The Supreme Court has been under increasing scrutiny since ProPublica revealed in April that Justice Clarence Thomas did not disclose decades of luxury vacations and private jet travel funded by Republican donor and Dallas businessman Harlan Crow. Since then, several outlets, including the Associated Press, the New York Times, Politico and The Washington Post, have revealed questionable actions by justices, including undisclosed property sales and travel and fishing trips paid for by others; court staffers urging libraries and universities to purchase books written by a justice; and the high court’s relationship with law schools and wealthy conservatives.

And on Thursday, The Post reported that Leo, who also is a longtime executive of the Federalist Society, helped finance Thomas’s 2016 counter-messaging public relations campaign after the release of an HBO film that recounted the sexual harassment allegations made by Anita Hill against the justice.

Despite these latest revelations, Republicans have been loath to force the court to adopt a code of conduct. During the hearing, they called Whitehouse’s ethics bill “partisan,” “dangerous” and “unserious.”

“What you’re trying to do is not improve the court — you’re trying to destroy it as it exists,” Graham said.

Republicans, including Sen. Charles E. Grassley (Iowa), also expressed concerns about judicial independence and separation of powers during the hearing.

Democrats dismissed the arguments.

“Remember, as we debate this, the court’s financial disclosure requirements are a law, passed by Congress,” Whitehouse said. “Its recusal requirements are a law, passed by Congress; and the body that implements financial disclosure and code of conduct issues is the Judicial Conference, a body created by Congress.”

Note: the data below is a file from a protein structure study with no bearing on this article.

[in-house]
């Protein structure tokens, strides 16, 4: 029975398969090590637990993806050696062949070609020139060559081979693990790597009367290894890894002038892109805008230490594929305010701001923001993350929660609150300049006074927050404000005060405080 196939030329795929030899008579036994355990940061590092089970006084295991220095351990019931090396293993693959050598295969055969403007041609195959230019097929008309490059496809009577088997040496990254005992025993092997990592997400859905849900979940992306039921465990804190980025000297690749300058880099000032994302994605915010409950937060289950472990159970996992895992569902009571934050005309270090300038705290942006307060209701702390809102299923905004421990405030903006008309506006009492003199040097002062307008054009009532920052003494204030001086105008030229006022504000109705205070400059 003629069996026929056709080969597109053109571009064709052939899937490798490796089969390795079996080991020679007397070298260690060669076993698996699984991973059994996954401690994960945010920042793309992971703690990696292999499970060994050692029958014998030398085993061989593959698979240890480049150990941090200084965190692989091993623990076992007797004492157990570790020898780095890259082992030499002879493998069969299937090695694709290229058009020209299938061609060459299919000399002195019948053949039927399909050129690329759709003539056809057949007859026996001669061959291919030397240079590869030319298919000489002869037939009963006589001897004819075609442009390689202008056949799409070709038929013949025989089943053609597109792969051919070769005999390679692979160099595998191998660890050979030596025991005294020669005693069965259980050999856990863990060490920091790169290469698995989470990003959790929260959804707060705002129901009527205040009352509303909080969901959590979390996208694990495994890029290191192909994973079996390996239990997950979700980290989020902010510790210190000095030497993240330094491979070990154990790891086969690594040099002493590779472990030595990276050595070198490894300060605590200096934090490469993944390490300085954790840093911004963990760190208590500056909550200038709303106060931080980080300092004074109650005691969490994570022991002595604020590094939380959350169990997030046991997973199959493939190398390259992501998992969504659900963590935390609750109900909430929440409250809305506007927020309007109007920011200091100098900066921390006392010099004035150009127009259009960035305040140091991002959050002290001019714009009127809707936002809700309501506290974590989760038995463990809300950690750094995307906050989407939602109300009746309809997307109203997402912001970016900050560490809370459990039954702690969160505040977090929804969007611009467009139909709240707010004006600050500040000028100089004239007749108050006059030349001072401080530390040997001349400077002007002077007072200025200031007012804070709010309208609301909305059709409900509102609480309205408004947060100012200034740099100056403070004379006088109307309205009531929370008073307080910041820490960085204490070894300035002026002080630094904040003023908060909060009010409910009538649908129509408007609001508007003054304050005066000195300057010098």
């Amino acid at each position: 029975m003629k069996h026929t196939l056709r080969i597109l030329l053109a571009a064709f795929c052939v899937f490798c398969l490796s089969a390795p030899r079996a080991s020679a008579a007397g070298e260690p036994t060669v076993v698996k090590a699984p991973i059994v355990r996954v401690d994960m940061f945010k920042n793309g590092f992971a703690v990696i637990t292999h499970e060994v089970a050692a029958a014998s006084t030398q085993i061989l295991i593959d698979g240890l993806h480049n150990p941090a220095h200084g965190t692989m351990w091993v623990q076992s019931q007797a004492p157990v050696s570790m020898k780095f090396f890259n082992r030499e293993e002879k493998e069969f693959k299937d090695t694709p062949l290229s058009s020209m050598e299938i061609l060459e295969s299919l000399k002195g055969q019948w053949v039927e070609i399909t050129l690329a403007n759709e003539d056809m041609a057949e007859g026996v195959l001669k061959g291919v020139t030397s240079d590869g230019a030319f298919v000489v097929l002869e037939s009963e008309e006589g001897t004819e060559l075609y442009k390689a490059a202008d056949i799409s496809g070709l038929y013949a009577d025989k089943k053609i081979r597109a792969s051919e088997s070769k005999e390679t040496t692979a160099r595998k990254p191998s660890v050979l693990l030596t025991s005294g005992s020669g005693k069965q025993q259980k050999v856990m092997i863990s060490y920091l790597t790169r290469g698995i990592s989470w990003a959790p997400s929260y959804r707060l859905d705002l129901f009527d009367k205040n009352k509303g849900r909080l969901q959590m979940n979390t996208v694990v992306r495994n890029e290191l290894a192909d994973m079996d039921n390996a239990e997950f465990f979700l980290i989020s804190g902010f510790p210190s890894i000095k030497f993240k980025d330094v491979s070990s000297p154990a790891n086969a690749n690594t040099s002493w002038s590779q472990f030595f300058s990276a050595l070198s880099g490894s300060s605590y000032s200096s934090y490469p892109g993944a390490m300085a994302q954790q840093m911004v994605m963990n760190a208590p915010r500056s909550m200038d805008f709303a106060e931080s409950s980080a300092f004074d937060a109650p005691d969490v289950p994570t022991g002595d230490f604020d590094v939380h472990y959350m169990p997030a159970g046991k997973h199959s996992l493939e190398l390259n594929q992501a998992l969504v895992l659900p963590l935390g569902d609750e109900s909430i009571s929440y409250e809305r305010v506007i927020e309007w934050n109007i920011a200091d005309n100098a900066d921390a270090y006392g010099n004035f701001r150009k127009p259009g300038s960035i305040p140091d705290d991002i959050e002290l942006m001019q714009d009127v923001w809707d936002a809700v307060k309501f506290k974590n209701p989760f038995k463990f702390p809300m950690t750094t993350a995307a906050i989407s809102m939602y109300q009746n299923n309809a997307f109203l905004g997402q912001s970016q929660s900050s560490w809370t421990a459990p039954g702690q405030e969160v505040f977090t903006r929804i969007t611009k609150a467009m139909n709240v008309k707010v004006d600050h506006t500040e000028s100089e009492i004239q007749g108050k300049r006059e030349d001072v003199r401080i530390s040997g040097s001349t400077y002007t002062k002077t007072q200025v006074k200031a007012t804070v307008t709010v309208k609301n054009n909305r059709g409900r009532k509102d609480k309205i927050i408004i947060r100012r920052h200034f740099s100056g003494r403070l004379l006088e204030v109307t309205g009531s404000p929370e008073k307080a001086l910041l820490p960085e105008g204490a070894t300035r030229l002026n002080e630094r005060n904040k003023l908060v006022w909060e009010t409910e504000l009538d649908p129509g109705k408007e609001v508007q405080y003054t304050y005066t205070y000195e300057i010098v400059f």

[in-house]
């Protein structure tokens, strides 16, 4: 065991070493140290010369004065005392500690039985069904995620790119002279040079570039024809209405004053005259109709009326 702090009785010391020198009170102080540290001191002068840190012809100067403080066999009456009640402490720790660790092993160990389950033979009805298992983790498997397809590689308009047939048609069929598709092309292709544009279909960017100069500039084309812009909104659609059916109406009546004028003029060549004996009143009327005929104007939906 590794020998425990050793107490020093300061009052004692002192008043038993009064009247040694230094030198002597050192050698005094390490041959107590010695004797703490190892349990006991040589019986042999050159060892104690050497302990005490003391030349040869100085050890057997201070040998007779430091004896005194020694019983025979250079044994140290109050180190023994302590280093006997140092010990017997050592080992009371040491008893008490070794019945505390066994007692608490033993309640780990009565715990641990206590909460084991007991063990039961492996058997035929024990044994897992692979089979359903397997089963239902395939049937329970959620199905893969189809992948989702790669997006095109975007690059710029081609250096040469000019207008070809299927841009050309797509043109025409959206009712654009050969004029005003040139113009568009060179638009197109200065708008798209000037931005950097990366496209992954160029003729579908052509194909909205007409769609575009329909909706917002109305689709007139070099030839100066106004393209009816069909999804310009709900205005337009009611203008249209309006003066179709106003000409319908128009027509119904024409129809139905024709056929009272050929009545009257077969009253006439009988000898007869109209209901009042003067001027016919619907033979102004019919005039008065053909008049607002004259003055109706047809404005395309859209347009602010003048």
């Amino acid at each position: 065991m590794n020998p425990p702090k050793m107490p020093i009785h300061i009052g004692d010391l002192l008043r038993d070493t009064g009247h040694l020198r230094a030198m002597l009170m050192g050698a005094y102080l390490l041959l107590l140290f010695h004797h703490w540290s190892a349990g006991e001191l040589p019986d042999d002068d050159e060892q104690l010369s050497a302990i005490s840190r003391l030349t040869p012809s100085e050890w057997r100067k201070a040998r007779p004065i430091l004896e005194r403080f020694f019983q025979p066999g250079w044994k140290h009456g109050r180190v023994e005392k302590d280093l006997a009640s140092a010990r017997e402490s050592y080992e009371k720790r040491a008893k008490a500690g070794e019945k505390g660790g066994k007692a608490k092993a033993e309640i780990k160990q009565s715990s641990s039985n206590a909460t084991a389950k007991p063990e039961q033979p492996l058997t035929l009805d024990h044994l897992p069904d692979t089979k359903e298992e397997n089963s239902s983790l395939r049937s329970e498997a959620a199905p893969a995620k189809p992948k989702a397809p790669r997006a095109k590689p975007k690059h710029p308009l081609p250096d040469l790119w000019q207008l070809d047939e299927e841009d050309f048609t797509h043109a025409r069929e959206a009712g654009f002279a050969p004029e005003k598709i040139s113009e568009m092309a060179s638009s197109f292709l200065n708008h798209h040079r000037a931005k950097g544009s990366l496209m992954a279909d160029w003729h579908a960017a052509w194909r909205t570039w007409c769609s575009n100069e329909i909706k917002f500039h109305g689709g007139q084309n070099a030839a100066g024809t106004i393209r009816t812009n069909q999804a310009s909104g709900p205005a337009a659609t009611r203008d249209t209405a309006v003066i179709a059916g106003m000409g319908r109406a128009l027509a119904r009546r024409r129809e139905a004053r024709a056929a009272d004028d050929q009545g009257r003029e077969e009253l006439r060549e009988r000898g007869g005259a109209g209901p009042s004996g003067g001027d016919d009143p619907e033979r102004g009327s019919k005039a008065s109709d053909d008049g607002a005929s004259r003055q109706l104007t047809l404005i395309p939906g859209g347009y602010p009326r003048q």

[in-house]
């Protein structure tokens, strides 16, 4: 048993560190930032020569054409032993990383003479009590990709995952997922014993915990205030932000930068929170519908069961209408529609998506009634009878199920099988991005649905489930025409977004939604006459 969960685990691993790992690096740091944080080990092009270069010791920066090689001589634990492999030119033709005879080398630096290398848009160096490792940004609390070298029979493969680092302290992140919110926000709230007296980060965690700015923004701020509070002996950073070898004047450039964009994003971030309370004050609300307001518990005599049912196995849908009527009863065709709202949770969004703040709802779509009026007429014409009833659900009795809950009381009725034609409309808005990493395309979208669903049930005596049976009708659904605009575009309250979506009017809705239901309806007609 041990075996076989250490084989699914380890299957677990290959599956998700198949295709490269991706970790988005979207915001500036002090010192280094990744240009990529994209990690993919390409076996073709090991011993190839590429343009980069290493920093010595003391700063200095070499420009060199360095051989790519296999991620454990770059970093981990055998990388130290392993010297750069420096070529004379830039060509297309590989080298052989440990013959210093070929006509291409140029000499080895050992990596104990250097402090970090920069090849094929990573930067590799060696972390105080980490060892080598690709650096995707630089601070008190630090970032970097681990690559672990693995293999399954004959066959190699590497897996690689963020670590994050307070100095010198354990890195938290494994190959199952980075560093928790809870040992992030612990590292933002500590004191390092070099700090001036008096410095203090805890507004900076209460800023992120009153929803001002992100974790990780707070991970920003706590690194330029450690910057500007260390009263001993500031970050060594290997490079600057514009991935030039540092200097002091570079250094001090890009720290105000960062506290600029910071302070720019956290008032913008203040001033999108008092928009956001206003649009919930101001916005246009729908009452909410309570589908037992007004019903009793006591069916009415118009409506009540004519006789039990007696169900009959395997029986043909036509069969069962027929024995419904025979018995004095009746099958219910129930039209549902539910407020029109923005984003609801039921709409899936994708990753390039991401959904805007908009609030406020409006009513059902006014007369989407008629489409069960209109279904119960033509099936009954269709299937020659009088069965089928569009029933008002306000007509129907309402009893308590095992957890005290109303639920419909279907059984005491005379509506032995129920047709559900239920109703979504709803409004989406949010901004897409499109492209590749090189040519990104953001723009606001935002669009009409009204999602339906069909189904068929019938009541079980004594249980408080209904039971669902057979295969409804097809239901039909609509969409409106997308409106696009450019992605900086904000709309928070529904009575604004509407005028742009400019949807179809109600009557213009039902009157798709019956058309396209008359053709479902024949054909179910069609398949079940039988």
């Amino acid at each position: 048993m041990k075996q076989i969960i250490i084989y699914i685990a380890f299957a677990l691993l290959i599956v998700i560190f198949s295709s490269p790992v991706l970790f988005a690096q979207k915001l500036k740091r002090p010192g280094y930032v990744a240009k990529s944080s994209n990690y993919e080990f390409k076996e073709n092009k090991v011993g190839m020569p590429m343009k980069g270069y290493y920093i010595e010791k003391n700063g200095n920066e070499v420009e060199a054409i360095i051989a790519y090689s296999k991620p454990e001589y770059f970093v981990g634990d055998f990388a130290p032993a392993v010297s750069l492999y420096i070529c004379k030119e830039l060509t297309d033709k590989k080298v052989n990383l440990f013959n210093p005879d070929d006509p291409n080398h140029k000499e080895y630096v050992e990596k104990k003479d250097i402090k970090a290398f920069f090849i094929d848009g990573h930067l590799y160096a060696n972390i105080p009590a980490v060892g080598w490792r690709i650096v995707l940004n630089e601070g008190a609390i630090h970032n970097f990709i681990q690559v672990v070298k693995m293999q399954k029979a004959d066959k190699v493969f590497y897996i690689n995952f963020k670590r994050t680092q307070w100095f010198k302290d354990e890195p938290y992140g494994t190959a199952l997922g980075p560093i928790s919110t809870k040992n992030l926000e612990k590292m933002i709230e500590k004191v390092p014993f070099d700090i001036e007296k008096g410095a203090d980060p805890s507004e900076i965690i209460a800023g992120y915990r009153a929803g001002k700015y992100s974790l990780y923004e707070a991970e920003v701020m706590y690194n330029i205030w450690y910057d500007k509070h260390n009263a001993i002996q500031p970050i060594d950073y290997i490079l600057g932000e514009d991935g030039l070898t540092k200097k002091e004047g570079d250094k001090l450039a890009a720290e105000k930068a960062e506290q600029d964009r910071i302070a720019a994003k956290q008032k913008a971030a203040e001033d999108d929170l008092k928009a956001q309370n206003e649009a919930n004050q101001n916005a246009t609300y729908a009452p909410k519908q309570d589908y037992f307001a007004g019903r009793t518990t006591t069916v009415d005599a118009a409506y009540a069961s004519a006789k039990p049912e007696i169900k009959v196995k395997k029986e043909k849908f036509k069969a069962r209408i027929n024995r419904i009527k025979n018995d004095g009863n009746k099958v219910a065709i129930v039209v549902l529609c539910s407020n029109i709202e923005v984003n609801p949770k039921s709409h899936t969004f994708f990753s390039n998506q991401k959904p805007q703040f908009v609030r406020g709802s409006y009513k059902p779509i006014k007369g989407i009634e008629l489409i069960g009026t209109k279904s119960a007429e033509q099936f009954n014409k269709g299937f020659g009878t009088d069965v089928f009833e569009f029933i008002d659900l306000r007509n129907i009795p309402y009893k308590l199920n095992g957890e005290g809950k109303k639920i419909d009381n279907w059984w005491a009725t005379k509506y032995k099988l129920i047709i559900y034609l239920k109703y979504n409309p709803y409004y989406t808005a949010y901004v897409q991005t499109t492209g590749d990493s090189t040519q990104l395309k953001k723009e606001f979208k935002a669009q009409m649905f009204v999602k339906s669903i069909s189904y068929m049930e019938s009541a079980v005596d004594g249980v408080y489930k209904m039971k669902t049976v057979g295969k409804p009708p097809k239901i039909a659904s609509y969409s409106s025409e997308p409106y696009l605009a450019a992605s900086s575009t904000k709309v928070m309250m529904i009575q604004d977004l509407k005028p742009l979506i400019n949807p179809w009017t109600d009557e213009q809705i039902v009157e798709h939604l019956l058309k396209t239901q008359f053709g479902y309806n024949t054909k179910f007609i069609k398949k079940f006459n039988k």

“Please let’s not pretend Congress can’t make amendments to laws Congress has passed, or oversee agencies Congress has created,” he added.

Part of Democrats’ frustration comes from the court’s slow approach to adopting an enforceable code of ethics on its own.

The justices have discussed but not reached consensus on a binding policy, despite talks dating to at least 2019. Instead, they have opted to comply voluntarily with the ethics standards that govern federal judges, including recusals from cases in which they or close family members might have a financial interest.

In April, all nine justices, including Thomas, signed a “Statement on Ethics Principles and Practices” that outlined their existing approach to ethics. The statement was sent to the Judiciary Committee but did not include new proposals or guidelines.

Democrats, at that time, called the statement inadequate. Whitehouse’s bill is the first attempt by Democrats in recent years that has shown such potential to get the court to adopt a formal code of ethics.

Sen. Chris Van Hollen (D-Md.), who chairs the subcommittee that oversees the court’s budget, unsuccessfully tried to use Congress’s power of the purse to pressure the Supreme Court to adopt a code of conduct. His proposal would have withheld $10 million of funding from the court’s $110 million salaries-and-expenses account until Chief Justice John G. Roberts Jr. informed Congress that the justices had adopted an ethics code.

Van Hollen withdrew his amendment after Sen. Bill Hagerty (Tenn.), the subcommittee’s top Republican, called the proposal a “poison pill” during the markup session.

This post appeared first on The Washington Post